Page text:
19 Sep 2014

Single Fatherhood By Choice: Implications Of The Artificial Womb

"...even a man in a relationship could go about securing one of these bottle-babies without consulting his partner; it’ll be his choice, and hers to leave or stay. No strings, baby, and in this case no child support."
By : The idea of an artificial womb is not new and is far from settled. Theorized on for decades and featured in many well-known works of science fiction, this still-abstract device would take the place of a woman during the gestation and birth of a child. Artificial wombs have been discussed on A Voice for Men, as well as in other publications, exploring its implications for feminism and for women in general. Various MGTOW (Men Going Their Own Way) bloggers and YouTubers have covered the topic, often singing the artificial womb’s praises as a tool for men to fulfill their desire for parenthood without needing the involvement of an unwelcome woman.
The artificial womb seems inevitable; mankind is very good at creating devices to replace our biological functions, especially vital or costly ones. At first it will be used by women unable to naturally carry a child, but eventually it will become available to the general public. Some commentators have suggested that feminists will fight to keep men from using it; they may, but they will lose. The artificial womb will be a service provided by private companies and they will service anyone who pays.

At some point, maybe in 10 years or maybe in 200, men will be able to have a child without any woman being involved. The big question is what will happen then.
Single parenthood by choice is already a very real thing. Over 40% of children in the United States are born to parents out of wedlock and a similar percentage of single parents have never been married, adding up to over 1 in 10 children living with a single parent who has never been married, overwhelmingly mothers. Many had children knowing they wouldn’t marry; for those more upfront with their intentions, there are sperm banks allowing any woman to conceive independently. Women have become empowered almost to infinity to have children if, when, and with whom they choose. For the latter, it seems a great many choose “with no one” when it comes to including a father in the lives of their children.
There is far more social science on single mothers and their children than can be repeated here, but to say the least this lifestyle choice is less than advisable. There is far less data on single fathers, however. Even if there was, it would largely be limited to divorced fathers and their children; true single fathers by choice are a rarity, currently achievable only through adoption, surrogacy, or a similar arrangement. Most single fathers become such by being widowed, an event beyond their control, or through divorce, an event almost always in the control of their spouse.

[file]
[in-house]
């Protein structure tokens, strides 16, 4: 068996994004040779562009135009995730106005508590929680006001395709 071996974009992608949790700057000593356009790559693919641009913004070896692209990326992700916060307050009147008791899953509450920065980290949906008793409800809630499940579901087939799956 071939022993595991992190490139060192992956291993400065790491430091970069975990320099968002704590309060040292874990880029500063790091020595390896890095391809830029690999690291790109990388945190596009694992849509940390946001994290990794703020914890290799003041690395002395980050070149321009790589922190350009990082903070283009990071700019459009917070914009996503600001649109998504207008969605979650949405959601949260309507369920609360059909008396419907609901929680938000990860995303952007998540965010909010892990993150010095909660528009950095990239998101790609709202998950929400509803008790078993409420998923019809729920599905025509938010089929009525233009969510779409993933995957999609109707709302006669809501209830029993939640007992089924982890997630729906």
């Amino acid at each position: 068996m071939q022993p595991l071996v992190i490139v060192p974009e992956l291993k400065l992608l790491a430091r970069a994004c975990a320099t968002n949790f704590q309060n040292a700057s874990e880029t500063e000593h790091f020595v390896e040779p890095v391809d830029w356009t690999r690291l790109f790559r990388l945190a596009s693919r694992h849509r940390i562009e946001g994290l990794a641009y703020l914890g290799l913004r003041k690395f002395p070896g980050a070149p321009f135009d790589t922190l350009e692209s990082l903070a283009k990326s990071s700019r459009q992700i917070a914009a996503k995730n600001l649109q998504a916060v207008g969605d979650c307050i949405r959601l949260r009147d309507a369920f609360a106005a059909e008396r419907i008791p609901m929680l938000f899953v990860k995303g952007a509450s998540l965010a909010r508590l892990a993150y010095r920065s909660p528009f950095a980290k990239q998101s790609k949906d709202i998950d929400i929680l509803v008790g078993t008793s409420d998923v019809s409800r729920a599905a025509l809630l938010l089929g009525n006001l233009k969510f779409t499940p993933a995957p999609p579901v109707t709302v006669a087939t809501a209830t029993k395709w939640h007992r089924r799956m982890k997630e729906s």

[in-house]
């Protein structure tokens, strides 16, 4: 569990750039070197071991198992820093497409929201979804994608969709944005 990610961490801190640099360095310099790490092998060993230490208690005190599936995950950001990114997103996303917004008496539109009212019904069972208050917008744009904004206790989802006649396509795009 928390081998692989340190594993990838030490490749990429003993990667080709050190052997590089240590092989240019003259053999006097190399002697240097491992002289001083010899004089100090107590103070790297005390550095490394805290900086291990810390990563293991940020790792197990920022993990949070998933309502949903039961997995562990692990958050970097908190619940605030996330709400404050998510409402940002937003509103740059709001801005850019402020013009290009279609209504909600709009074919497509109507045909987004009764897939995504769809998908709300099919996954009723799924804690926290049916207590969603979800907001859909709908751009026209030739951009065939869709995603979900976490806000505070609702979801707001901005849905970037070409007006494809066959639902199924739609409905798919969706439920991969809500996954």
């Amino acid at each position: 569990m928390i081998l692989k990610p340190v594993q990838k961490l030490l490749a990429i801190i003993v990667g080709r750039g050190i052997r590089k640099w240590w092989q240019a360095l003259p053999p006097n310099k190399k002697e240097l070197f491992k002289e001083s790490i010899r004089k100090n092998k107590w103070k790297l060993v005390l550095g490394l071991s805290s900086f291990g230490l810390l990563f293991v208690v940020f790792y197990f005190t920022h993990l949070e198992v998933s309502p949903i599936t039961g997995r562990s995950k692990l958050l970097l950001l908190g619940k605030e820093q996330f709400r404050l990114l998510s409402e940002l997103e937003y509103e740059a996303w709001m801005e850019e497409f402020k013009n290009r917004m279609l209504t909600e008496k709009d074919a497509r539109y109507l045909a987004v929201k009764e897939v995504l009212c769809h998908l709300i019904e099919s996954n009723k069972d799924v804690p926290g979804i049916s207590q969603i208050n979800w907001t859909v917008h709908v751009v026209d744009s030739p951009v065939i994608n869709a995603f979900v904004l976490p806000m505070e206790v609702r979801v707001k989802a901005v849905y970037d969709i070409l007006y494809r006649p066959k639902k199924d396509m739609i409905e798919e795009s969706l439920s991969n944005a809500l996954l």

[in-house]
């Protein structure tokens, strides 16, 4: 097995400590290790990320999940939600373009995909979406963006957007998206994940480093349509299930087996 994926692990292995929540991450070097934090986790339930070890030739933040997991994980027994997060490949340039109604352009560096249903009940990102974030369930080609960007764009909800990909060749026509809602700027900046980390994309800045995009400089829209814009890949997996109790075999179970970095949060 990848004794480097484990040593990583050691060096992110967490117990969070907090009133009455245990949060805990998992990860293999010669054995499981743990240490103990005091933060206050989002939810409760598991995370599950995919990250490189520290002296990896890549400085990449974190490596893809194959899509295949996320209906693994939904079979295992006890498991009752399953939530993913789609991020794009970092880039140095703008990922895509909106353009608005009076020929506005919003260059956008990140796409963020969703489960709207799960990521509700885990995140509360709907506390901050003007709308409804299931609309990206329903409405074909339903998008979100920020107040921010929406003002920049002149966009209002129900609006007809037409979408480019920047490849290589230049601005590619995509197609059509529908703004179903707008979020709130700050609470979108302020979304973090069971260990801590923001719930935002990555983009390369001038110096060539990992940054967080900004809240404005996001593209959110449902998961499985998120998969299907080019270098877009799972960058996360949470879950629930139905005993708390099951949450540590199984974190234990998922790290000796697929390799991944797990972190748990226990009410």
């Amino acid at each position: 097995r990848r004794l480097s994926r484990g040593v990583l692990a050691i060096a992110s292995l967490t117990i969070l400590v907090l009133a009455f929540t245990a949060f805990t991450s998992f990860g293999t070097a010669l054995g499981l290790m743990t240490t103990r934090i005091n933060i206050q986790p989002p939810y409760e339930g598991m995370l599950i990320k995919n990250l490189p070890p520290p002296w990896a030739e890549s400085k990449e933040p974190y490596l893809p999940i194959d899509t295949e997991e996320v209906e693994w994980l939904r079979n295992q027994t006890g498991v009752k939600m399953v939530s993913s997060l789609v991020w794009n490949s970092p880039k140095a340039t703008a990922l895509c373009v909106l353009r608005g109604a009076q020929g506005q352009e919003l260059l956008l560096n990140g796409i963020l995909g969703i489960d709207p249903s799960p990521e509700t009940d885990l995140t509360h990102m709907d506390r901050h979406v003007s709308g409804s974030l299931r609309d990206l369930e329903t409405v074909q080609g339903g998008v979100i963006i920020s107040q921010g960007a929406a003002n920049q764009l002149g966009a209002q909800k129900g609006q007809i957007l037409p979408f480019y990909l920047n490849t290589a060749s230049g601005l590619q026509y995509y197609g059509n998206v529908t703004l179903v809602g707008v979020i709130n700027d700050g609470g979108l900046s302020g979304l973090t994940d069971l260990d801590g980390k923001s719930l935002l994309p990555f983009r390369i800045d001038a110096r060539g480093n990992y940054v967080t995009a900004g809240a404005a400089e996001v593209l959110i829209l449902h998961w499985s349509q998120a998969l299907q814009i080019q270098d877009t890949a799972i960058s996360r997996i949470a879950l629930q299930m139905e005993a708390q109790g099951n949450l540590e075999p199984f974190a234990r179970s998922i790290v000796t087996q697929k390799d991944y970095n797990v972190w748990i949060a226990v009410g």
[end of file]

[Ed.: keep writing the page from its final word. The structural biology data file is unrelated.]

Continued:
The artificial womb will change that. Armed with their own sperm and a donated or lab-grown ovum, paternally inclined but bachelor-minded men will be able to walk into a lab and leave with a polished decanter brimming with life. Since it will be his sole choice, even a man in a relationship could go about securing one of these bottle-babies without consulting his partner; it’ll be his choice, and hers to leave or stay. No strings, baby, and in this case no child support.
Aldous Huxley’s Brave New World envisioned a world similar to this, but the reality will be far more dynamic. Conventional families will not cease to exist, but a new flavor will come into being: single fathers by choice. For the first time in human history, men will have the choice to become biological fathers when they wish, independent of anyone else’s biology.
Obviously, this isn’t necessarily a good thing. It’s only logical to assume children of single fathers will face all the problems endured by the children of single mothers, but adult men and women will both be in control of their reproduction (surely there’ll be male birth control by the time we have an artificial womb) and will become parents either when they and a partner choose to do so together or when the individuals elect to walk that path alone. Problems will arise, as they do now, when people do so ignorant of the true challenges of parenthood and undertake the duty without being prepared.
Even when they prove capable, though, what will the rest of us think? All things being equal, there is little chance society will treat single mothers and fathers by choice the same. As mentioned above, there surely will be feminist blowback against the use of artificial wombs by men. These people don’t even want men in schools, no less raising children unsupervised. Traditionalists will also look askance at this new breed of fathers. They don’t understand parenthood, detractors will say, labeling men unprepared to take on the once feminine role of prenatal caretaker. It’d be like a woman trying to … well, no, there’s nothing women aren’t thought capable of doing anymore. But if there were something we still thought men did more naturally than women, it’d be like a woman trying to do that.
There will also be social planning concerns voiced. Overpopulation is already considered a problem by many, and some worry that an artificial womb will make producing children even easier (is that possible?), removing all physical burdens and thereby risking rampant, irresponsible reproduction (cough cough, clearly not a problem now). This fear is unlikely to materialize, though. Humanity often bases technology off nature, but we rarely match the sheer ruggedness and efficiency of evolution. Artificial wombs will be prohibitively expensive, and even as they come down in price they will likely remain more costly than a woman carrying a child. For single dads, this may even out due to the cost savings of being single, but it will not be cheap. That means more work and less leisure spending. Some will still take on parenthood lightly, but just as now it won’t be a good idea to do so. It will be hard work, whether for a couple, a single woman, or a single man, and these people will have to live with their responsibilities.
Presumably fetuses of artificial wombs will be treated the same as those of regular wombs, except controlled by (in such cases) the single father, meaning the same rights for abortion, legal surrender, and adoption. All in all, the artificial womb would do much to level the reproductive playing field. Women would no longer hold the monopoly on gestation, making relationships more honest and letting everyone choose when to become a parent.
There will still be differences, however, the greatest of which is sex (the verb, not the noun). It’s unlikely the average woman will embrace the artificial womb enough to sterilize herself and rely on the machine for reproduction. Most men wouldn’t want to have a vasectomy and then rely on stem cells to grow new sperm either. Our reproductive abilities are part of our identity, and most people don’t want to give that up. Just as sperm banks serve as a replacement (or at least broker) for male reproduction, the artificial womb will stand in for a woman.